Semenya is instead taking her skills to a longer race and plans to compete in the 3000m at an international track and field meet on June 30, after the new rules have come into effect. Ugh. This is all so frustrating.
There’s a lot to unpack with these stories. And we want to hear your thoughts on all of them.
What’s Up This Week?
Tonight: It’s Raptors vs. Bucks in Game 5 at 8:30 p.m. ET. Only two more wins separate one of these teams from the NBA Finals. Nerves? What nerves…
This game is a big deal, and you’re going to want to watch it in the right spot, surrounded by fans, drinks and food. Cue Shark Club. Not only is it a great place to watch the game, but they also have an amazing Appy Hour Menu — apps are $7 and classic cocktails are only $5. Appy hour is from 3 to 6 p.m. and 10 p.m. to close Monday to Friday. See you there!
Friday: Canada’s women’s soccer team plays a World Cup tune-up match against Spain at 1 p.m. ET. The Women’s World Cup kicks off on June 7th, with Canada’s first game on the 10th. When you’re done watching soccer, you can watch the tip-off of the 2019 WNBA season. There’s no Canadian WNBA team (yet) but that doesn’t mean you can’t watch. Check out the WNBA schedule here.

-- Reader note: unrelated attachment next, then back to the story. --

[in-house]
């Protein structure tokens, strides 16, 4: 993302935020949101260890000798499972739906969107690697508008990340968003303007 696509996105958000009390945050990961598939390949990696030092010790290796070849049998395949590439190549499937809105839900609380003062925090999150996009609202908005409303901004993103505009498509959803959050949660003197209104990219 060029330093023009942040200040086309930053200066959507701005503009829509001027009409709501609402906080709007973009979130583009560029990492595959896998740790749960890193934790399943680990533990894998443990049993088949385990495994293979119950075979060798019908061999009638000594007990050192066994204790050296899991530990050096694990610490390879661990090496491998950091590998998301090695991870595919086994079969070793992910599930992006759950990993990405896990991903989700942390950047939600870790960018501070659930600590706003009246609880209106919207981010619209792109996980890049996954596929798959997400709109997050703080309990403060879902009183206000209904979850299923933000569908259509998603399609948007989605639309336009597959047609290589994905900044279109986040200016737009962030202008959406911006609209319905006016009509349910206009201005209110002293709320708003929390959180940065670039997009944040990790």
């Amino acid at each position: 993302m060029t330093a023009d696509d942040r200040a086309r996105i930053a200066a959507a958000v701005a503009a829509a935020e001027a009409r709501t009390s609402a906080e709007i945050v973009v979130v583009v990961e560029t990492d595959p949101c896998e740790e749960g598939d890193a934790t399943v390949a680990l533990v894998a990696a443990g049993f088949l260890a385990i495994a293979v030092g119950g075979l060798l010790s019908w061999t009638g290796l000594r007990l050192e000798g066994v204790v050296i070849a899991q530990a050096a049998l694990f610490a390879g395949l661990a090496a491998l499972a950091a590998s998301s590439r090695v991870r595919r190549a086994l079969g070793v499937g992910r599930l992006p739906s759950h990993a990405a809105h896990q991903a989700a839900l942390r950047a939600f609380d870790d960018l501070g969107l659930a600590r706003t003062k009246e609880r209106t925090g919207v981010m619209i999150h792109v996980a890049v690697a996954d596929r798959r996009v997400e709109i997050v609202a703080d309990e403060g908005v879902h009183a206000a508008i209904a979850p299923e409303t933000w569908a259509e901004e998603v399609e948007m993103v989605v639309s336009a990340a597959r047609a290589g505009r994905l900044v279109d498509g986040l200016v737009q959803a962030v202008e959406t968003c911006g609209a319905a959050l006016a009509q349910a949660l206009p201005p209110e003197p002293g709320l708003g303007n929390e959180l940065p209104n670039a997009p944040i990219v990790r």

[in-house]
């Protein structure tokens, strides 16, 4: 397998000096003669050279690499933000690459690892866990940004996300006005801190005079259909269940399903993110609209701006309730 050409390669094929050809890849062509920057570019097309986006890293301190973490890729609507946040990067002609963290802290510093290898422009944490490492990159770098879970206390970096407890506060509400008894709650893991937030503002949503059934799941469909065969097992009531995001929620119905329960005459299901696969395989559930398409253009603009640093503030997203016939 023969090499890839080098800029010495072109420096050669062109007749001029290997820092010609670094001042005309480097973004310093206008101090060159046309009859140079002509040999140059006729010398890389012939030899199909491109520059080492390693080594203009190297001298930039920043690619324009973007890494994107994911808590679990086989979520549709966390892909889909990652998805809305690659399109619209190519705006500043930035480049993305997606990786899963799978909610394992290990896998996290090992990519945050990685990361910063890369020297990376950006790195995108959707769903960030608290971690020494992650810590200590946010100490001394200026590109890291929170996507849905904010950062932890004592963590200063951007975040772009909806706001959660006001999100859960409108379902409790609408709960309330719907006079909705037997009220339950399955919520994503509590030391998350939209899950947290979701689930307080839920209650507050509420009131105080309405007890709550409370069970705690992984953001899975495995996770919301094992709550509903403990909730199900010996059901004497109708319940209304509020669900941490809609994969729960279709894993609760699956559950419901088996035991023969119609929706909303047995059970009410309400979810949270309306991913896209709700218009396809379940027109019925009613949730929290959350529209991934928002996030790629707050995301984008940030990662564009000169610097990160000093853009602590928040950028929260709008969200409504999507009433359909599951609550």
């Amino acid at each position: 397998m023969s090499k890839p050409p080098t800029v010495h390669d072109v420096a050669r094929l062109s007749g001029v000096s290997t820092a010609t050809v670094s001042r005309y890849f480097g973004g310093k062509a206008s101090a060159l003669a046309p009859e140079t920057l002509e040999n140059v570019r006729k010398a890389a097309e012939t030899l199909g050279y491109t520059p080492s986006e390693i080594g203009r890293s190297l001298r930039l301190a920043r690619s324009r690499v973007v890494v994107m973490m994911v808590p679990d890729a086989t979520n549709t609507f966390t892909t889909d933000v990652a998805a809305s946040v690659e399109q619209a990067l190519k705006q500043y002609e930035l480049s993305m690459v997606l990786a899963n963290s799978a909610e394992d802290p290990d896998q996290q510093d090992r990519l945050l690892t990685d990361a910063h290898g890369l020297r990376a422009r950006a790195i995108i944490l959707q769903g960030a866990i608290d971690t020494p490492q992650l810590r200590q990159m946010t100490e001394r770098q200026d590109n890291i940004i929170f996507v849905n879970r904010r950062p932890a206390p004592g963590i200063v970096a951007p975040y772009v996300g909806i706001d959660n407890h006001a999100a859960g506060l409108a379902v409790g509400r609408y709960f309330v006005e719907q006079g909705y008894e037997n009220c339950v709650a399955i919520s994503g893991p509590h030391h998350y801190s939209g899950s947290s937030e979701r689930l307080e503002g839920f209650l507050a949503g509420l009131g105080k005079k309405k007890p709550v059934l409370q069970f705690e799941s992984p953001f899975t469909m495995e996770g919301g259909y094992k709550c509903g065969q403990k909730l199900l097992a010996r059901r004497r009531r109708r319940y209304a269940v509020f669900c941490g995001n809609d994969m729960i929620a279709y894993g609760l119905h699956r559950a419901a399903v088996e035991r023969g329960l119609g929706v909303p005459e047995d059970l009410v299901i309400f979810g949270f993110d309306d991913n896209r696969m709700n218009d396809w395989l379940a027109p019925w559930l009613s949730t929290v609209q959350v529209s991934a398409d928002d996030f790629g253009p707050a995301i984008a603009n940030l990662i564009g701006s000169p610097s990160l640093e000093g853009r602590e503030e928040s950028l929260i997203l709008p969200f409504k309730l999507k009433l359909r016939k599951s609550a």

Saturday: The Raptors are guaranteed to be back in action at 8:30 p.m. ET for Game 6 back in Toronto. Move over Maple Leafs, there’s a new playoff stress-inducer in town.
Saturday–Sunday: The Canadian men’s rugby sevens team is playing in the U.K., in their second-to-last World Rugby Sevens tournament of the season. Games start at 5:28 a.m. ET.